Resurrection is Transformation to Endless Life and Beauty

I think the following reflection by Fr. Christopher O’Donnell gives us much to consider on this wonderful feast of Easter.

Why are eggs associated with Easter? Why are they such a powerful symbol of resurrection? The word needs some care. It is not resuscitation, as if Jesus were simply brought back to life, like Lazarus or the widow’s son at Nam (see John 9 and Luke 7:11-15). Resurrection is transformation. The symbols of resurrection are many. So then, why eggs and Easter? An egg is totally changed. What is yellow and white liquid becomes alive with feathers and a chirp. If you look at the liquid of eggs alone, you would never tell what they would become. A liquid goo becomes a chicken – a sea gull, crow or magpie. Another Easter symbol is the seed, or acorn. You can look at a seed and never imagine what color it may turn out to have. Similarly with a caterpillar and butterfly. These are resurrection symbols because they become something else, totally unforeseen and beautiful. And yet there is continuity: the egg becomes a chicken; an acorn becomes an oak-tree; a caterpillar becomes a butterfly.

There are also human resurrection symbols: persons recovering from drug addiction or alcoholism become what they have despaired of happening. They are the same persons, but now transformed; they have new life, new hopes, and new possibilities. Another resurrection symbol might be a teenager becoming an adult: he or she is the same, but different with the new beauties of maturity.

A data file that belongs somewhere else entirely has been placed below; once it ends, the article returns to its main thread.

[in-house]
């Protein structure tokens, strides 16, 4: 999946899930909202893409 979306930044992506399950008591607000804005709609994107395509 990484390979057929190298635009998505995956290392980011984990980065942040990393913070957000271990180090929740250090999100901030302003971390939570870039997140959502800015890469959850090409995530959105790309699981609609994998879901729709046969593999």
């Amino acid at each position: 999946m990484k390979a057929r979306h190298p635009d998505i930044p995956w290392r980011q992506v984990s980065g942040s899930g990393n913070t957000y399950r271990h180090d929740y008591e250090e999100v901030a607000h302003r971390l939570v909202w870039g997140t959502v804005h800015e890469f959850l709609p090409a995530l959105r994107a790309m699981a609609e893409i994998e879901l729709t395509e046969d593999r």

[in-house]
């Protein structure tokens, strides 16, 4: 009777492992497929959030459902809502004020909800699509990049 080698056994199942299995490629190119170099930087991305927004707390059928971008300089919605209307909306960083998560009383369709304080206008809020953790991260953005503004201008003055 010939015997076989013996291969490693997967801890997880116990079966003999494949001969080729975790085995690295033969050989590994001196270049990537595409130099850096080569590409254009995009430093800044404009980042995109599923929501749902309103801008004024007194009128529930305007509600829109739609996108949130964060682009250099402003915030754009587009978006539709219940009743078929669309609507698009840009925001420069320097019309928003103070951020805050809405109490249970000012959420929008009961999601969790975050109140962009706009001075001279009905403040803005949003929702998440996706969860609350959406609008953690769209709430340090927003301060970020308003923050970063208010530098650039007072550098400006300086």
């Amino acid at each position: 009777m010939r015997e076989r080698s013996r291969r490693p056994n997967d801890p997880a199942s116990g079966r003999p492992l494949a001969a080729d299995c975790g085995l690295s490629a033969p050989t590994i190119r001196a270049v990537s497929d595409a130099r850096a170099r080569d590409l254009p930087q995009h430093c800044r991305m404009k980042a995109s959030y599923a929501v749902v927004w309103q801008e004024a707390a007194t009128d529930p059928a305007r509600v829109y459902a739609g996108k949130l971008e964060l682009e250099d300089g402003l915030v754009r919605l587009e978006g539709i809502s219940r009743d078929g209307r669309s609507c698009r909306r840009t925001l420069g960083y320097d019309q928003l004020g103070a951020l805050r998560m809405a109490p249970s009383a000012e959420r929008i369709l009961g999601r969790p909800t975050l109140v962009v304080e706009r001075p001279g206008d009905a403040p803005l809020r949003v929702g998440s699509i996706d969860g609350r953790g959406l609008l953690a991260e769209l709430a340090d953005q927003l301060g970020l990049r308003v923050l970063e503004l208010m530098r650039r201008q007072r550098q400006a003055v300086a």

The resurrection is an invitation to look around to see transformation, to see what is evil being changed, what is immature becoming adult; what appears inert like an egg or seed sprouting life.

But for the Christian the resurrection has a still richer meaning. St. Paul, clearly repeating a catechetical formula that he had learned, says to the Corinthians: I handed on to you as of first importance what I in turn had received: that Christ died for our sins in accordance with the scriptures and that he was buried, and that he was raised on the third day according to the scriptures (1Corinthians 15:3-4).

Christ is risen, and has promised to take us with him. This life is not the end; we too will be transformed in endless life and beauty. Human life is good, but it will end. The resurrection gives hope and meaning to our existence here. In our weakness we will after death be raised in glory. Again there is continuity: it is I (not just my body) that I hope will be raised. As Paul writes: So it is with the resurrection of the dead. What is sown is perishable, what is raised is imperishable. It is sown in dishonor, it is raised in glory. It is sown in weakness, it is raised in power. It is sown a physical body, it is raised a spiritual body (1Corinthians 15:42-44).